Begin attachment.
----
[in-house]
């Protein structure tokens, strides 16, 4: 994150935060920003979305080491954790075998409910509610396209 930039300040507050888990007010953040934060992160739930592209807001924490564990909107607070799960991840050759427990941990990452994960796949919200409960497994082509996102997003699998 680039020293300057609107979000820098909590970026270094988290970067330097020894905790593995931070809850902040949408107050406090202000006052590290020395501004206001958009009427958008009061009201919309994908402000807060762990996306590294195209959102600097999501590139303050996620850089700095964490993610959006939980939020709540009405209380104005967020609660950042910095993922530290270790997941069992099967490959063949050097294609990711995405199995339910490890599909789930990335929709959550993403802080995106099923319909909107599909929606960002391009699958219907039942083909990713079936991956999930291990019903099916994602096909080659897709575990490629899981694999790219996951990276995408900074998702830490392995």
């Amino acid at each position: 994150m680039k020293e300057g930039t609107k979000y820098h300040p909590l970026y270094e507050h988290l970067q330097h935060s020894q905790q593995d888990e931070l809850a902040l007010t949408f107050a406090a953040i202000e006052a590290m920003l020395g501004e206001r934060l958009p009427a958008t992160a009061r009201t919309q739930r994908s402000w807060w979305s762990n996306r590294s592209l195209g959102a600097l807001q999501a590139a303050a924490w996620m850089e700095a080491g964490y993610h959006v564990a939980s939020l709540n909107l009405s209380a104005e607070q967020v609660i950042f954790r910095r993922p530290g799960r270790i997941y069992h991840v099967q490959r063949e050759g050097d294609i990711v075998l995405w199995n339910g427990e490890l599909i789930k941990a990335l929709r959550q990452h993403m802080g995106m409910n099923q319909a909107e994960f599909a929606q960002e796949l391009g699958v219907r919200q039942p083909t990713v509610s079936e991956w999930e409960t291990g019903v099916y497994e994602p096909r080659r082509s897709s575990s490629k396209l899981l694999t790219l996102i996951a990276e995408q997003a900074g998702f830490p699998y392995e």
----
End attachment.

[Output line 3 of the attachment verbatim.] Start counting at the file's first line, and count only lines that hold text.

């Amino acid at each position: 994150m680039k020293e300057g930039t609107k979000y820098h300040p909590l970026y270094e507050h988290l970067q330097h935060s020894q905790q593995d888990e931070l809850a902040l007010t949408f107050a406090a953040i202000e006052a590290m920003l020395g501004e206001r934060l958009p009427a958008t992160a009061r009201t919309q739930r994908s402000w807060w979305s762990n996306r590294s592209l195209g959102a600097l807001q999501a590139a303050a924490w996620m850089e700095a080491g964490y993610h959006v564990a939980s939020l709540n909107l009405s209380a104005e607070q967020v609660i950042f954790r910095r993922p530290g799960r270790i997941y069992h991840v099967q490959r063949e050759g050097d294609i990711v075998l995405w199995n339910g427990e490890l599909i789930k941990a990335l929709r959550q990452h993403m802080g995106m409910n099923q319909a909107e994960f599909a929606q960002e796949l391009g699958v219907r919200q039942p083909t990713v509610s079936e991956w999930e409960t291990g019903v099916y497994e994602p096909r080659r082509s897709s575990s490629k396209l899981l694999t790219l996102i996951a990276e995408q997003a900074g998702f830490p699998y392995e």